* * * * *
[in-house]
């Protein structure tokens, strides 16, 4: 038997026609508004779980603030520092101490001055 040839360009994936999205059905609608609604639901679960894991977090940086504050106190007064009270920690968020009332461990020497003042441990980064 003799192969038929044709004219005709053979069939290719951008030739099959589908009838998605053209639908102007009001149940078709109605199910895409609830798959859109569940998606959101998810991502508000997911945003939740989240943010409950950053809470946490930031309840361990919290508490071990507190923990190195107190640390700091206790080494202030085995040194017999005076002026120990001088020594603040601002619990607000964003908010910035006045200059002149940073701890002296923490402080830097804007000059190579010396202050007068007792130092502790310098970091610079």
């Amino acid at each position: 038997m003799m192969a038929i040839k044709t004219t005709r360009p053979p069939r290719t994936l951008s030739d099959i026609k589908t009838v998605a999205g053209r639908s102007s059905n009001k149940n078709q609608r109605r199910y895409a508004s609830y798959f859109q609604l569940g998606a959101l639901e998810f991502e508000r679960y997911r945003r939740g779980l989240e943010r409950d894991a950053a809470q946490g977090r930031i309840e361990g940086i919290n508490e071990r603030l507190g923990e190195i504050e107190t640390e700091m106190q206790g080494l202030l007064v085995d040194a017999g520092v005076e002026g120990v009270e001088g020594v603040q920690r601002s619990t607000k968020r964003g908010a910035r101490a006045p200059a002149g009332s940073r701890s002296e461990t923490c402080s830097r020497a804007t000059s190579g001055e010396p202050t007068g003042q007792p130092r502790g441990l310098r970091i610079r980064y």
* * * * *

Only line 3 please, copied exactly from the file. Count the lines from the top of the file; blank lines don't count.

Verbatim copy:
């Amino acid at each position: 038997m003799m192969a038929i040839k044709t004219t005709r360009p053979p069939r290719t994936l951008s030739d099959i026609k589908t009838v998605a999205g053209r639908s102007s059905n009001k149940n078709q609608r109605r199910y895409a508004s609830y798959f859109q609604l569940g998606a959101l639901e998810f991502e508000r679960y997911r945003r939740g779980l989240e943010r409950d894991a950053a809470q946490g977090r930031i309840e361990g940086i919290n508490e071990r603030l507190g923990e190195i504050e107190t640390e700091m106190q206790g080494l202030l007064v085995d040194a017999g520092v005076e002026g120990v009270e001088g020594v603040q920690r601002s619990t607000k968020r964003g908010a910035r101490a006045p200059a002149g009332s940073r701890s002296e461990t923490c402080s830097r020497a804007t000059s190579g001055e010396p202050t007068g003042q007792p130092r502790g441990l310098r970091i610079r980064y």